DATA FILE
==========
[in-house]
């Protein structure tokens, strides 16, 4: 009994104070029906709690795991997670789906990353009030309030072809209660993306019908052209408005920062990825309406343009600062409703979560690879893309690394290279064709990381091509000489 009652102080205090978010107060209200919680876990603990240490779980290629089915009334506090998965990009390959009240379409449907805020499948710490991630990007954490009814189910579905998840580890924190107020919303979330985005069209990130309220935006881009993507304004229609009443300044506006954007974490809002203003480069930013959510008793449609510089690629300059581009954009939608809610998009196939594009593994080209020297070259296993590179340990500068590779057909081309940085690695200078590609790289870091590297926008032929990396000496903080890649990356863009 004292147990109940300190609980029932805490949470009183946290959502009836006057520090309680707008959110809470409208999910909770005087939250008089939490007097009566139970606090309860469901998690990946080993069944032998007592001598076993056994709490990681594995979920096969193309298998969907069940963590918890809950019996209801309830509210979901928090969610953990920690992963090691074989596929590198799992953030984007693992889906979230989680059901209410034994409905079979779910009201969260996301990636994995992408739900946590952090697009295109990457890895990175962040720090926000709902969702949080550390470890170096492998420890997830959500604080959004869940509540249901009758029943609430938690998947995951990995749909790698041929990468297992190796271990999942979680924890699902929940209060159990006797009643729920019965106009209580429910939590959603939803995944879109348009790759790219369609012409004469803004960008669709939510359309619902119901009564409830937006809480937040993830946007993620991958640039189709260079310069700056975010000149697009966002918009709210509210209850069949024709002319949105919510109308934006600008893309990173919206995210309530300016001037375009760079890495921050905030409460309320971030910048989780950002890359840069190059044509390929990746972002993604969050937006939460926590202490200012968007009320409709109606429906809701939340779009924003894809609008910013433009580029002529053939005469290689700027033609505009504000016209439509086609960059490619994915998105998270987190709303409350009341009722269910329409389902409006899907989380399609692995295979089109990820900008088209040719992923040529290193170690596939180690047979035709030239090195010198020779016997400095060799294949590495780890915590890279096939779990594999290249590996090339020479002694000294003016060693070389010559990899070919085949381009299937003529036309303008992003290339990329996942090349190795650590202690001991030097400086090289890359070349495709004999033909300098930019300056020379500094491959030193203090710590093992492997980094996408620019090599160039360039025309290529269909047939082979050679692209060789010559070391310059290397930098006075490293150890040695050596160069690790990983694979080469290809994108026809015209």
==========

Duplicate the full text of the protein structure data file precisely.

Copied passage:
[in-house]
């Protein structure tokens, strides 16, 4: 009994104070029906709690795991997670789906990353009030309030072809209660993306019908052209408005920062990825309406343009600062409703979560690879893309690394290279064709990381091509000489 009652102080205090978010107060209200919680876990603990240490779980290629089915009334506090998965990009390959009240379409449907805020499948710490991630990007954490009814189910579905998840580890924190107020919303979330985005069209990130309220935006881009993507304004229609009443300044506006954007974490809002203003480069930013959510008793449609510089690629300059581009954009939608809610998009196939594009593994080209020297070259296993590179340990500068590779057909081309940085690695200078590609790289870091590297926008032929990396000496903080890649990356863009 004292147990109940300190609980029932805490949470009183946290959502009836006057520090309680707008959110809470409208999910909770005087939250008089939490007097009566139970606090309860469901998690990946080993069944032998007592001598076993056994709490990681594995979920096969193309298998969907069940963590918890809950019996209801309830509210979901928090969610953990920690992963090691074989596929590198799992953030984007693992889906979230989680059901209410034994409905079979779910009201969260996301990636994995992408739900946590952090697009295109990457890895990175962040720090926000709902969702949080550390470890170096492998420890997830959500604080959004869940509540249901009758029943609430938690998947995951990995749909790698041929990468297992190796271990999942979680924890699902929940209060159990006797009643729920019965106009209580429910939590959603939803995944879109348009790759790219369609012409004469803004960008669709939510359309619902119901009564409830937006809480937040993830946007993620991958640039189709260079310069700056975010000149697009966002918009709210509210209850069949024709002319949105919510109308934006600008893309990173919206995210309530300016001037375009760079890495921050905030409460309320971030910048989780950002890359840069190059044509390929990746972002993604969050937006939460926590202490200012968007009320409709109606429906809701939340779009924003894809609008910013433009580029002529053939005469290689700027033609505009504000016209439509086609960059490619994915998105998270987190709303409350009341009722269910329409389902409006899907989380399609692995295979089109990820900008088209040719992923040529290193170690596939180690047979035709030239090195010198020779016997400095060799294949590495780890915590890279096939779990594999290249590996090339020479002694000294003016060693070389010559990899070919085949381009299937003529036309303008992003290339990329996942090349190795650590202690001991030097400086090289890359070349495709004999033909300098930019300056020379500094491959030193203090710590093992492997980094996408620019090599160039360039025309290529269909047939082979050679692209060789010559070391310059290397930098006075490293150890040695050596160069690790990983694979080469290809994108026809015209």